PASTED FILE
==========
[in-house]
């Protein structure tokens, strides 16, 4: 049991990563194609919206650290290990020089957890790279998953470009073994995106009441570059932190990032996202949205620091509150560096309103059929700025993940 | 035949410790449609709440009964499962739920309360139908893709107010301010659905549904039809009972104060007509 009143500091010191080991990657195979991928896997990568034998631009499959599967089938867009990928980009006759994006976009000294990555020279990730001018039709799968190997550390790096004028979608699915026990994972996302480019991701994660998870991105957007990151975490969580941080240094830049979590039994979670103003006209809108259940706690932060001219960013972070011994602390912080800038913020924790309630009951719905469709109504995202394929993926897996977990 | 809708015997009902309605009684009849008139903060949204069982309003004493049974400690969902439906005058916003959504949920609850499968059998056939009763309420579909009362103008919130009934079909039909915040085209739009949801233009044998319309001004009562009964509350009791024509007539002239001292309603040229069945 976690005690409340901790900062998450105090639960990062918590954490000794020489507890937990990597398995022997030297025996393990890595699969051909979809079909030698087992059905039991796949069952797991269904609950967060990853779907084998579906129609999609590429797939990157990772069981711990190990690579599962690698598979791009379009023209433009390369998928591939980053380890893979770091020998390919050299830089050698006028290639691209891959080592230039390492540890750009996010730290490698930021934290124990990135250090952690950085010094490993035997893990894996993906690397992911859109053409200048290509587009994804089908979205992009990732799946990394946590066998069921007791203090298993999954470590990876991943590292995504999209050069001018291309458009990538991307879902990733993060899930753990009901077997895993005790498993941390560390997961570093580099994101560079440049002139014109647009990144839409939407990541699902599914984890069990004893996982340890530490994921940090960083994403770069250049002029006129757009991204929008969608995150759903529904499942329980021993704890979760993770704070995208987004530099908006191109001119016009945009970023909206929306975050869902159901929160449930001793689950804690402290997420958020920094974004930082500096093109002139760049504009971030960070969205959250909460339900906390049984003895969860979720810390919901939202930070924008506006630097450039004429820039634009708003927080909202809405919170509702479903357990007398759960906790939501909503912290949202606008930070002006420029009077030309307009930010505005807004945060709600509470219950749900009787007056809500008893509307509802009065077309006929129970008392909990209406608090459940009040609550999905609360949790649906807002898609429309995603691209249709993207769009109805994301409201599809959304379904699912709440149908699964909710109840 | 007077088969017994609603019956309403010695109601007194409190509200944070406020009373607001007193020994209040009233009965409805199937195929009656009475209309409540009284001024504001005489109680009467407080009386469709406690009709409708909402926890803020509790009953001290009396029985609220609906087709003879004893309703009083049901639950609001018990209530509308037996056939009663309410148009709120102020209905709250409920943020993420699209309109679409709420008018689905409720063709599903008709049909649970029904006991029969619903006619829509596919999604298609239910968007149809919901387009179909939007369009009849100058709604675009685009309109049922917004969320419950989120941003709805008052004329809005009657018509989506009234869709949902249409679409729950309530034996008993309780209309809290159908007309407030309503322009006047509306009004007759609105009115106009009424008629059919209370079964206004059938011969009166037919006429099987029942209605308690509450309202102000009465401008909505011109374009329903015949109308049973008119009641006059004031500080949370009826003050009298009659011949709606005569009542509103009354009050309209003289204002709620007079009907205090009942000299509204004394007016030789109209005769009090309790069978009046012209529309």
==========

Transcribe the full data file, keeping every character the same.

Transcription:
[in-house]
């Protein structure tokens, strides 16, 4: 049991990563194609919206650290290990020089957890790279998953470009073994995106009441570059932190990032996202949205620091509150560096309103059929700025993940 | 035949410790449609709440009964499962739920309360139908893709107010301010659905549904039809009972104060007509 009143500091010191080991990657195979991928896997990568034998631009499959599967089938867009990928980009006759994006976009000294990555020279990730001018039709799968190997550390790096004028979608699915026990994972996302480019991701994660998870991105957007990151975490969580941080240094830049979590039994979670103003006209809108259940706690932060001219960013972070011994602390912080800038913020924790309630009951719905469709109504995202394929993926897996977990 | 809708015997009902309605009684009849008139903060949204069982309003004493049974400690969902439906005058916003959504949920609850499968059998056939009763309420579909009362103008919130009934079909039909915040085209739009949801233009044998319309001004009562009964509350009791024509007539002239001292309603040229069945 976690005690409340901790900062998450105090639960990062918590954490000794020489507890937990990597398995022997030297025996393990890595699969051909979809079909030698087992059905039991796949069952797991269904609950967060990853779907084998579906129609999609590429797939990157990772069981711990190990690579599962690698598979791009379009023209433009390369998928591939980053380890893979770091020998390919050299830089050698006028290639691209891959080592230039390492540890750009996010730290490698930021934290124990990135250090952690950085010094490993035997893990894996993906690397992911859109053409200048290509587009994804089908979205992009990732799946990394946590066998069921007791203090298993999954470590990876991943590292995504999209050069001018291309458009990538991307879902990733993060899930753990009901077997895993005790498993941390560390997961570093580099994101560079440049002139014109647009990144839409939407990541699902599914984890069990004893996982340890530490994921940090960083994403770069250049002029006129757009991204929008969608995150759903529904499942329980021993704890979760993770704070995208987004530099908006191109001119016009945009970023909206929306975050869902159901929160449930001793689950804690402290997420958020920094974004930082500096093109002139760049504009971030960070969205959250909460339900906390049984003895969860979720810390919901939202930070924008506006630097450039004429820039634009708003927080909202809405919170509702479903357990007398759960906790939501909503912290949202606008930070002006420029009077030309307009930010505005807004945060709600509470219950749900009787007056809500008893509307509802009065077309006929129970008392909990209406608090459940009040609550999905609360949790649906807002898609429309995603691209249709993207769009109805994301409201599809959304379904699912709440149908699964909710109840 | 007077088969017994609603019956309403010695109601007194409190509200944070406020009373607001007193020994209040009233009965409805199937195929009656009475209309409540009284001024504001005489109680009467407080009386469709406690009709409708909402926890803020509790009953001290009396029985609220609906087709003879004893309703009083049901639950609001018990209530509308037996056939009663309410148009709120102020209905709250409920943020993420699209309109679409709420008018689905409720063709599903008709049909649970029904006991029969619903006619829509596919999604298609239910968007149809919901387009179909939007369009009849100058709604675009685009309109049922917004969320419950989120941003709805008052004329809005009657018509989506009234869709949902249409679409729950309530034996008993309780209309809290159908007309407030309503322009006047509306009004007759609105009115106009009424008629059919209370079964206004059938011969009166037919006429099987029942209605308690509450309202102000009465401008909505011109374009329903015949109308049973008119009641006059004031500080949370009826003050009298009659011949709606005569009542509103009354009050309209003289204002709620007079009907205090009942000299509204004394007016030789109209005769009090309790069978009046012209529309």